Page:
AgentsCOMM(ID+1,9)=1;        % initialized with the susceptible status 
                AgentsCOMM(ID+1,10)=0;       % 0 currently NOT in a hospital; 1 in hospital 
                AgentsCOMM(ID+1,11)=0;       % ID of HCF person most recently admitted
                AgentsCOMM(ID+1,12)=0;       % ID of ward of the HCF
                AgentsCOMM(ID+1,13)=iComm;  % ID of the community a person lives in
                AgentsCOMM(ID+1,14)=0;     % Clinical Test result (the most recent)
                AgentsCOMM(ID+1,15)=0;     % Time of the most recent test result

                ID=ID+1;
            end

I renamed that version SyntheticIndividuals_for_ABM_TEST.m. Now see the performance. Each of the following is run with a fresh Octave instance:

Original:

octave:1> SyntheticIndividuals_for_ABM_debug
Elapsed time is 34.7479 seconds.

Improved:

octave:1> SyntheticIndividuals_for_ABM_TEST
Elapsed time is 1.71566 seconds.

That function caused unnecessary copying and was getting in the way. You can see why it becomes quadratic instead of linear if written like that. The entire array AgentsCOMM had to get copied from the main function SyntheticIndividuals_for_ABM_debug into the helper function Add_an_individual_to_CommunityAgents_v9, and it got copied back. So every addition of a row caused the whole matrix to be copied back and forth, meaning that the addition of N rows was causing the copying of (2 * N^2) rows’-worth of data.

Take-home lesson: Avoid function calls to grow an array like that. Inline it instead.

Technique lesson: If you see a slow-down that bad, experiment with the size of the problem, like changing 75K to 10K, 20K, etc. If you can see quadratic behavior for what should be mostly linear, you can expect that an entire array is being copied back and forth for some reason, so it’ll help localize the problem.

Edit:

I get into the time analysis in more detail here.

This is the original code behavior:

octave:17> pos = 0; x = y = [];
octave:18> SyntheticIndividuals_for_ABM_debug ; pos += 1; x(pos) = pos; y(pos) = toc;   ## 10K
Elapsed time is 0.550006 seconds.
octave:19> SyntheticIndividuals_for_ABM_debug ; pos += 1; x(pos) = pos; y(pos) = toc;   ## 20K
Elapsed time is 1.69111 seconds.
octave:20> SyntheticIndividuals_for_ABM_debug ; pos += 1; x(pos) = pos; y(pos) = toc;   ## 30K
Elapsed time is 3.27898 seconds.
octave:21> SyntheticIndividuals_for_ABM_debug ; pos += 1; x(pos) = pos; y(pos) = toc;   ## 40K
Elapsed time is 5.56754 seconds.
octave:22> SyntheticIndividuals_for_ABM_debug ; pos += 1; x(pos) = pos; y(pos) = toc;   ## 50K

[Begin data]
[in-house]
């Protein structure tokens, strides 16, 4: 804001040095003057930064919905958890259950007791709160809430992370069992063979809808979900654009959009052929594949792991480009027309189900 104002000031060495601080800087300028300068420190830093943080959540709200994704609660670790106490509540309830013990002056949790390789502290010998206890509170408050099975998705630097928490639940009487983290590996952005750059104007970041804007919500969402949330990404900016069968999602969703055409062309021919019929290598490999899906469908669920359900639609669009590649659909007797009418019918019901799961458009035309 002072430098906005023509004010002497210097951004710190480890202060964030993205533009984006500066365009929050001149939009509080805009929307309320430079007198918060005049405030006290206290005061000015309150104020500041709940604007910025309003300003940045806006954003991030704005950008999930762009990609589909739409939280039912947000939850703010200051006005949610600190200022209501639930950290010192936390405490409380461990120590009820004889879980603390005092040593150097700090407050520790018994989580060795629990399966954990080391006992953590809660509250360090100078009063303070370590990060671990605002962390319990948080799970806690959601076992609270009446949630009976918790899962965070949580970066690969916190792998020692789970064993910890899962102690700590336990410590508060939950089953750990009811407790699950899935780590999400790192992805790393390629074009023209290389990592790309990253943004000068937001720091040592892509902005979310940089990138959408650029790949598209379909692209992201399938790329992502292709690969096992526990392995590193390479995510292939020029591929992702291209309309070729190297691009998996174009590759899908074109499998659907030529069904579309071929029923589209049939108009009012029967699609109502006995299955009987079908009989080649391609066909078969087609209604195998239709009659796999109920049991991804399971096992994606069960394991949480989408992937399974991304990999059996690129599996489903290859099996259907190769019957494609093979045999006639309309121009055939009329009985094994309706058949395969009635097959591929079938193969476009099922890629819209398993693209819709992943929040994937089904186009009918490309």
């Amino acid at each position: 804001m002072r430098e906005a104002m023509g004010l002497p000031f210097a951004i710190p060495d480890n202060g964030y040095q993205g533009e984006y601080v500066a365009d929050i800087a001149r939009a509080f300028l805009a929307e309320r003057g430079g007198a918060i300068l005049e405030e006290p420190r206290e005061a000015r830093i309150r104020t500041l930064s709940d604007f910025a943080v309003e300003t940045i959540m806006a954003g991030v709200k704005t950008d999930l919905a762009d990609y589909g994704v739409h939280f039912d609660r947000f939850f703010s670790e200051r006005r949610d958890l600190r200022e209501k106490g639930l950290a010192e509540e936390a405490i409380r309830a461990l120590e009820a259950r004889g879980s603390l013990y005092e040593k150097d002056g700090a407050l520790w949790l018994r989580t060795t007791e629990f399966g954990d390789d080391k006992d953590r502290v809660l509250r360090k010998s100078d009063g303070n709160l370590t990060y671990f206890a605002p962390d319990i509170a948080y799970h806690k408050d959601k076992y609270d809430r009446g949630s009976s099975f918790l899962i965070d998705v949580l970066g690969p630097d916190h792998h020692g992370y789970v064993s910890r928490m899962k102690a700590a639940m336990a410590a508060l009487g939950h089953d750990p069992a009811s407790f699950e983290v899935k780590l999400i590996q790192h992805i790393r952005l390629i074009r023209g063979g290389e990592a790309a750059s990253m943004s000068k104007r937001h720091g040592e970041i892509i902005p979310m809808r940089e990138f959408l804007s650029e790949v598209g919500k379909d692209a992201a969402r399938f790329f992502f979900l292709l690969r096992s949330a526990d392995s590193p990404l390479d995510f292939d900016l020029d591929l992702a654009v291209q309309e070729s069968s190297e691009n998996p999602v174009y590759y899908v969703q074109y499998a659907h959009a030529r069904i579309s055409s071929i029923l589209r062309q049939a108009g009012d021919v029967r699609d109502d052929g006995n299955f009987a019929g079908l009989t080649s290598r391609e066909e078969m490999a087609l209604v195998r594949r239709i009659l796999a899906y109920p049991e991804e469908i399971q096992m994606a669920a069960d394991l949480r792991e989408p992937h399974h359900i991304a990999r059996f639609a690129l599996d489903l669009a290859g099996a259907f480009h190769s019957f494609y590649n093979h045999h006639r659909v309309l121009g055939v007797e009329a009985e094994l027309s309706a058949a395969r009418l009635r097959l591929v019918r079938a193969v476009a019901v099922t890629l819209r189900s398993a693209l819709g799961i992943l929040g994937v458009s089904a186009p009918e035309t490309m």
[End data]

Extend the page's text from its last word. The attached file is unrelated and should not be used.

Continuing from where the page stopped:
Elapsed time is 9.40509 seconds.
octave:23> SyntheticIndividuals_for_ABM_debug ; pos += 1; x(pos) = pos; y(pos) = toc;   ## 60K
Elapsed time is 16.3135 seconds.
octave:24> SyntheticIndividuals_for_ABM_debug ; pos += 1; x(pos) = pos; y(pos) = toc;   ## 70K
Elapsed time is 26.7577 seconds.
octave:25> [x; y]
ans =

    1.0000    2.0000    3.0000    4.0000    5.0000    6.0000    7.0000
    0.5500    1.6911    3.2795    5.5683    9.4059   16.3146   26.7588

octave:26> p = polyfit (x, y, 2), z = polyval (p, x); [x; y; z]
p =

   0.9073  -3.1871   3.6833

ans =

    1.0000    2.0000    3.0000    4.0000    5.0000    6.0000    7.0000
    0.5500    1.6911    3.2795    5.5683    9.4059   16.3146   26.7588
    1.4035    0.9384    2.2878    5.4519   10.4306   17.2240   25.8320

octave:27> p = polyfit (x, y, 3), z = polyval (p, x); [x; y; z]
p =

   0.1516  -0.9124   3.0301  -1.7757

ans =

    1.0000    2.0000    3.0000    4.0000    5.0000    6.0000    7.0000
    0.5500    1.6911    3.2795    5.5683    9.4059   16.3146   26.7588
    0.4937    1.8482    3.1977    5.4519    9.5208   16.3142   26.7419

As you can see, the time performance for the original is strongly quadratic and weakly cubic, so this is an indication that something weird is going on.

Here is the same analysis for the improved version, just from the change of inlining the code of that add_individual_to_group function:

octave:30> pos = 0; x = y = [];
octave:31> SyntheticIndividuals_for_ABM_TEST ; pos += 1; x(pos) = pos; y(pos) = toc;   ## 10K
Elapsed time is 0.225497 seconds.
octave:32> SyntheticIndividuals_for_ABM_TEST ; pos += 1; x(pos) = pos; y(pos) = toc;   ## 20K
Elapsed time is 0.445472 seconds.
octave:33> SyntheticIndividuals_for_ABM_TEST ; pos += 1; x(pos) = pos; y(pos) = toc;   ## 30K
Elapsed time is 0.66836 seconds.